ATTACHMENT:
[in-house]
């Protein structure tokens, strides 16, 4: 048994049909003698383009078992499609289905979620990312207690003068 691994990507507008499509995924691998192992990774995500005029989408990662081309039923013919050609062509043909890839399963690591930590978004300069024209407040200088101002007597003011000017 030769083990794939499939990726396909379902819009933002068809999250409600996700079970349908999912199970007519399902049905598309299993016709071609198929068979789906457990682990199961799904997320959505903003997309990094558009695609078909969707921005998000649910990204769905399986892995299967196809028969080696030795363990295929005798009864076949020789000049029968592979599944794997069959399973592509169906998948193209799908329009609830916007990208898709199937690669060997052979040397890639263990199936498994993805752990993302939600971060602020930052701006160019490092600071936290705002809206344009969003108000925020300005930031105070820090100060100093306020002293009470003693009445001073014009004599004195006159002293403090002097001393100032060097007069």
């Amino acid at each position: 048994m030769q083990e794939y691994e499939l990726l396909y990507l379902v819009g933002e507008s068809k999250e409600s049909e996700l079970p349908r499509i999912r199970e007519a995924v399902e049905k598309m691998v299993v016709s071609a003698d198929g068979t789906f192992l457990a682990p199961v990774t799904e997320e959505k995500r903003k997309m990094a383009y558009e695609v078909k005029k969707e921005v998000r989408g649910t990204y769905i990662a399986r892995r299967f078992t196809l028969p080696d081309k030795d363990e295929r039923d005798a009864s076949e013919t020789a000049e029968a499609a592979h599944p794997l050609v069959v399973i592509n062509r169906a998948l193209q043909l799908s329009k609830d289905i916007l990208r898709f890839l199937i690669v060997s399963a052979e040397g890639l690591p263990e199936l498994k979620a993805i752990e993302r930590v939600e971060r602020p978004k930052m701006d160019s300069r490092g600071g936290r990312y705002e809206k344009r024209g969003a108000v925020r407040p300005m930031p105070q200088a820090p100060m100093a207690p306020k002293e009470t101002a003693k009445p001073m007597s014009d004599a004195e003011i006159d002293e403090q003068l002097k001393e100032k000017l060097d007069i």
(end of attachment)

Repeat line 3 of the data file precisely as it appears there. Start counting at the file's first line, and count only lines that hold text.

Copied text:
């Amino acid at each position: 048994m030769q083990e794939y691994e499939l990726l396909y990507l379902v819009g933002e507008s068809k999250e409600s049909e996700l079970p349908r499509i999912r199970e007519a995924v399902e049905k598309m691998v299993v016709s071609a003698d198929g068979t789906f192992l457990a682990p199961v990774t799904e997320e959505k995500r903003k997309m990094a383009y558009e695609v078909k005029k969707e921005v998000r989408g649910t990204y769905i990662a399986r892995r299967f078992t196809l028969p080696d081309k030795d363990e295929r039923d005798a009864s076949e013919t020789a000049e029968a499609a592979h599944p794997l050609v069959v399973i592509n062509r169906a998948l193209q043909l799908s329009k609830d289905i916007l990208r898709f890839l199937i690669v060997s399963a052979e040397g890639l690591p263990e199936l498994k979620a993805i752990e993302r930590v939600e971060r602020p978004k930052m701006d160019s300069r490092g600071g936290r990312y705002e809206k344009r024209g969003a108000v925020r407040p300005m930031p105070q200088a820090p100060m100093a207690p306020k002293e009470t101002a003693k009445p001073m007597s014009d004599a004195e003011i006159d002293e403090q003068l002097k001393e100032k000017l060097d007069i």